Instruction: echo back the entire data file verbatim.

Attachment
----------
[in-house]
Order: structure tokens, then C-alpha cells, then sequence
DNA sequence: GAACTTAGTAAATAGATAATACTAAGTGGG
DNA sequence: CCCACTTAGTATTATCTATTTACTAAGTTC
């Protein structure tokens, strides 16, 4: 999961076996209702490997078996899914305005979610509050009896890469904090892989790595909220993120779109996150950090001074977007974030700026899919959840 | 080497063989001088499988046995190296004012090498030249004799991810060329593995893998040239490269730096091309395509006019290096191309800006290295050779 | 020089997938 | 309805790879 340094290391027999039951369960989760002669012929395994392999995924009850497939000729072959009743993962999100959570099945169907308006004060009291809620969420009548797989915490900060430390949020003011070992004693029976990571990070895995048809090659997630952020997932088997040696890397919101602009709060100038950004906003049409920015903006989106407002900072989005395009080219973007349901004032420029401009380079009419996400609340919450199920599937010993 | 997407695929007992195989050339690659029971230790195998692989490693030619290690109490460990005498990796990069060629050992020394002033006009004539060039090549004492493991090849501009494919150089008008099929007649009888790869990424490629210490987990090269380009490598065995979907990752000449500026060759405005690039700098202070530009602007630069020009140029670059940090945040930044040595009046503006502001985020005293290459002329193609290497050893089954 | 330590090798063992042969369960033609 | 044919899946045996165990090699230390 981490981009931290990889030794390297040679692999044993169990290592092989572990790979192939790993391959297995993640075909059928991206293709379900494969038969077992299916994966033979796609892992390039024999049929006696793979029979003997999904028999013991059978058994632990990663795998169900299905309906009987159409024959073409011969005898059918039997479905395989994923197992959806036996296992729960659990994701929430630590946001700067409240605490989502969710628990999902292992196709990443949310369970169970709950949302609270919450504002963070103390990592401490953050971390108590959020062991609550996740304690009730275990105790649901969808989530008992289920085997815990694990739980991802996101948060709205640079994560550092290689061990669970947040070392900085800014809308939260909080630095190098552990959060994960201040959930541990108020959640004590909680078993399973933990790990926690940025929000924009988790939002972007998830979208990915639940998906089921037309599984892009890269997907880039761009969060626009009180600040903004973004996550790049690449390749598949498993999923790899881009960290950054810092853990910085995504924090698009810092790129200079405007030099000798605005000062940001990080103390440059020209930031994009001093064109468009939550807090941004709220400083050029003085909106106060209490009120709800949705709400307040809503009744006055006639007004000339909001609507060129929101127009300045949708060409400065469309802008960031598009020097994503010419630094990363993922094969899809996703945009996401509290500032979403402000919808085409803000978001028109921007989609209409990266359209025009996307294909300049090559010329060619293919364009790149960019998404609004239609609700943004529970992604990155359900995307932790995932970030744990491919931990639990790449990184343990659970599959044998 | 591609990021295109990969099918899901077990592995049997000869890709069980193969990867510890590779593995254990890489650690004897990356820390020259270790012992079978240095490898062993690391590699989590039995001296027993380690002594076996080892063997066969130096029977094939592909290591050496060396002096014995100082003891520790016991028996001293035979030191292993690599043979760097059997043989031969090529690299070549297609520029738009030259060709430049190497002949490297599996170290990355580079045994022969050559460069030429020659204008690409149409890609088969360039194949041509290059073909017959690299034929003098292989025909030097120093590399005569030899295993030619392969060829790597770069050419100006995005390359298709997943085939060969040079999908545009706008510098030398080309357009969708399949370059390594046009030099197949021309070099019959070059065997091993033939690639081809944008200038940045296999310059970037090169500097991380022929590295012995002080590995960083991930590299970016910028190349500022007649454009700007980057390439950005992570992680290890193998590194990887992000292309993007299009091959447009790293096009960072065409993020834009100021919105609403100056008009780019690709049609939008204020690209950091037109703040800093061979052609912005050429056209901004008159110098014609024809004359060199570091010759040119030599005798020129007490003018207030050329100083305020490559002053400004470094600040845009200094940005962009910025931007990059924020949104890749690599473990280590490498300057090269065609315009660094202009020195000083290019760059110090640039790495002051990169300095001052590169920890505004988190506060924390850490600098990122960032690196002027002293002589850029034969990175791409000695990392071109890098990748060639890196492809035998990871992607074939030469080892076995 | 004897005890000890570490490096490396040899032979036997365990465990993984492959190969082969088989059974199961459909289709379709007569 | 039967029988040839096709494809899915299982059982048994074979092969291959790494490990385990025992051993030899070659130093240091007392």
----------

[in-house]
Order: structure tokens, then C-alpha cells, then sequence
DNA sequence: GAACTTAGTAAATAGATAATACTAAGTGGG
DNA sequence: CCCACTTAGTATTATCTATTTACTAAGTTC
């Protein structure tokens, strides 16, 4: 999961076996209702490997078996899914305005979610509050009896890469904090892989790595909220993120779109996150950090001074977007974030700026899919959840 | 080497063989001088499988046995190296004012090498030249004799991810060329593995893998040239490269730096091309395509006019290096191309800006290295050779 | 020089997938 | 309805790879 340094290391027999039951369960989760002669012929395994392999995924009850497939000729072959009743993962999100959570099945169907308006004060009291809620969420009548797989915490900060430390949020003011070992004693029976990571990070895995048809090659997630952020997932088997040696890397919101602009709060100038950004906003049409920015903006989106407002900072989005395009080219973007349901004032420029401009380079009419996400609340919450199920599937010993 | 997407695929007992195989050339690659029971230790195998692989490693030619290690109490460990005498990796990069060629050992020394002033006009004539060039090549004492493991090849501009494919150089008008099929007649009888790869990424490629210490987990090269380009490598065995979907990752000449500026060759405005690039700098202070530009602007630069020009140029670059940090945040930044040595009046503006502001985020005293290459002329193609290497050893089954 | 330590090798063992042969369960033609 | 044919899946045996165990090699230390 981490981009931290990889030794390297040679692999044993169990290592092989572990790979192939790993391959297995993640075909059928991206293709379900494969038969077992299916994966033979796609892992390039024999049929006696793979029979003997999904028999013991059978058994632990990663795998169900299905309906009987159409024959073409011969005898059918039997479905395989994923197992959806036996296992729960659990994701929430630590946001700067409240605490989502969710628990999902292992196709990443949310369970169970709950949302609270919450504002963070103390990592401490953050971390108590959020062991609550996740304690009730275990105790649901969808989530008992289920085997815990694990739980991802996101948060709205640079994560550092290689061990669970947040070392900085800014809308939260909080630095190098552990959060994960201040959930541990108020959640004590909680078993399973933990790990926690940025929000924009988790939002972007998830979208990915639940998906089921037309599984892009890269997907880039761009969060626009009180600040903004973004996550790049690449390749598949498993999923790899881009960290950054810092853990910085995504924090698009810092790129200079405007030099000798605005000062940001990080103390440059020209930031994009001093064109468009939550807090941004709220400083050029003085909106106060209490009120709800949705709400307040809503009744006055006639007004000339909001609507060129929101127009300045949708060409400065469309802008960031598009020097994503010419630094990363993922094969899809996703945009996401509290500032979403402000919808085409803000978001028109921007989609209409990266359209025009996307294909300049090559010329060619293919364009790149960019998404609004239609609700943004529970992604990155359900995307932790995932970030744990491919931990639990790449990184343990659970599959044998 | 591609990021295109990969099918899901077990592995049997000869890709069980193969990867510890590779593995254990890489650690004897990356820390020259270790012992079978240095490898062993690391590699989590039995001296027993380690002594076996080892063997066969130096029977094939592909290591050496060396002096014995100082003891520790016991028996001293035979030191292993690599043979760097059997043989031969090529690299070549297609520029738009030259060709430049190497002949490297599996170290990355580079045994022969050559460069030429020659204008690409149409890609088969360039194949041509290059073909017959690299034929003098292989025909030097120093590399005569030899295993030619392969060829790597770069050419100006995005390359298709997943085939060969040079999908545009706008510098030398080309357009969708399949370059390594046009030099197949021309070099019959070059065997091993033939690639081809944008200038940045296999310059970037090169500097991380022929590295012995002080590995960083991930590299970016910028190349500022007649454009700007980057390439950005992570992680290890193998590194990887992000292309993007299009091959447009790293096009960072065409993020834009100021919105609403100056008009780019690709049609939008204020690209950091037109703040800093061979052609912005050429056209901004008159110098014609024809004359060199570091010759040119030599005798020129007490003018207030050329100083305020490559002053400004470094600040845009200094940005962009910025931007990059924020949104890749690599473990280590490498300057090269065609315009660094202009020195000083290019760059110090640039790495002051990169300095001052590169920890505004988190506060924390850490600098990122960032690196002027002293002589850029034969990175791409000695990392071109890098990748060639890196492809035998990871992607074939030469080892076995 | 004897005890000890570490490096490396040899032979036997365990465990993984492959190969082969088989059974199961459909289709379709007569 | 039967029988040839096709494809899915299982059982048994074979092969291959790494490990385990025992051993030899070659130093240091007392």